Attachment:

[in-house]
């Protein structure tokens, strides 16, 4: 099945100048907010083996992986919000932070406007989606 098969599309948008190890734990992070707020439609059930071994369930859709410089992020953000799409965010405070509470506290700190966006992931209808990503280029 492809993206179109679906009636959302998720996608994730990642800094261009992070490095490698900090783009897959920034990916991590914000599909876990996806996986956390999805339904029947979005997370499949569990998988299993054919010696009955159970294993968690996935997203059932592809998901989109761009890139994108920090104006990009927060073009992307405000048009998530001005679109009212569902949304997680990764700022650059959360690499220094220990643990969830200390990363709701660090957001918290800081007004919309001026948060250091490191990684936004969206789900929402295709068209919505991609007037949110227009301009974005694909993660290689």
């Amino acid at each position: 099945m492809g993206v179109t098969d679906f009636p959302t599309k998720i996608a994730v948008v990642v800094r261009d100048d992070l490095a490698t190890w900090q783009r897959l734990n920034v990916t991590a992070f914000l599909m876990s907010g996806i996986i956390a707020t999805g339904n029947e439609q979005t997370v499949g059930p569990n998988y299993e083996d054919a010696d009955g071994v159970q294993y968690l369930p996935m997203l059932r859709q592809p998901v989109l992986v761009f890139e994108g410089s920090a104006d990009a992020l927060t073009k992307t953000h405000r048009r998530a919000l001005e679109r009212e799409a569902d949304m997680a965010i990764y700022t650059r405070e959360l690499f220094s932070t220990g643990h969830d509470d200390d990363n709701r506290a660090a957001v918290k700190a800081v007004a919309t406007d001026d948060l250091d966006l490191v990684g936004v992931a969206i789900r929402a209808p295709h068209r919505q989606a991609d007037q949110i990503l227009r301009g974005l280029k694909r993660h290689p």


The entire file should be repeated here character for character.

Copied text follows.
[in-house]
């Protein structure tokens, strides 16, 4: 099945100048907010083996992986919000932070406007989606 098969599309948008190890734990992070707020439609059930071994369930859709410089992020953000799409965010405070509470506290700190966006992931209808990503280029 492809993206179109679906009636959302998720996608994730990642800094261009992070490095490698900090783009897959920034990916991590914000599909876990996806996986956390999805339904029947979005997370499949569990998988299993054919010696009955159970294993968690996935997203059932592809998901989109761009890139994108920090104006990009927060073009992307405000048009998530001005679109009212569902949304997680990764700022650059959360690499220094220990643990969830200390990363709701660090957001918290800081007004919309001026948060250091490191990684936004969206789900929402295709068209919505991609007037949110227009301009974005694909993660290689």
């Amino acid at each position: 099945m492809g993206v179109t098969d679906f009636p959302t599309k998720i996608a994730v948008v990642v800094r261009d100048d992070l490095a490698t190890w900090q783009r897959l734990n920034v990916t991590a992070f914000l599909m876990s907010g996806i996986i956390a707020t999805g339904n029947e439609q979005t997370v499949g059930p569990n998988y299993e083996d054919a010696d009955g071994v159970q294993y968690l369930p996935m997203l059932r859709q592809p998901v989109l992986v761009f890139e994108g410089s920090a104006d990009a992020l927060t073009k992307t953000h405000r048009r998530a919000l001005e679109r009212e799409a569902d949304m997680a965010i990764y700022t650059r405070e959360l690499f220094s932070t220990g643990h969830d509470d200390d990363n709701r506290a660090a957001v918290k700190a800081v007004a919309t406007d001026d948060l250091d966006l490191v990684g936004v992931a969206i789900r929402a209808p295709h068209r919505q989606a991609d007037q949110i990503l227009r301009g974005l280029k694909r993660h290689p």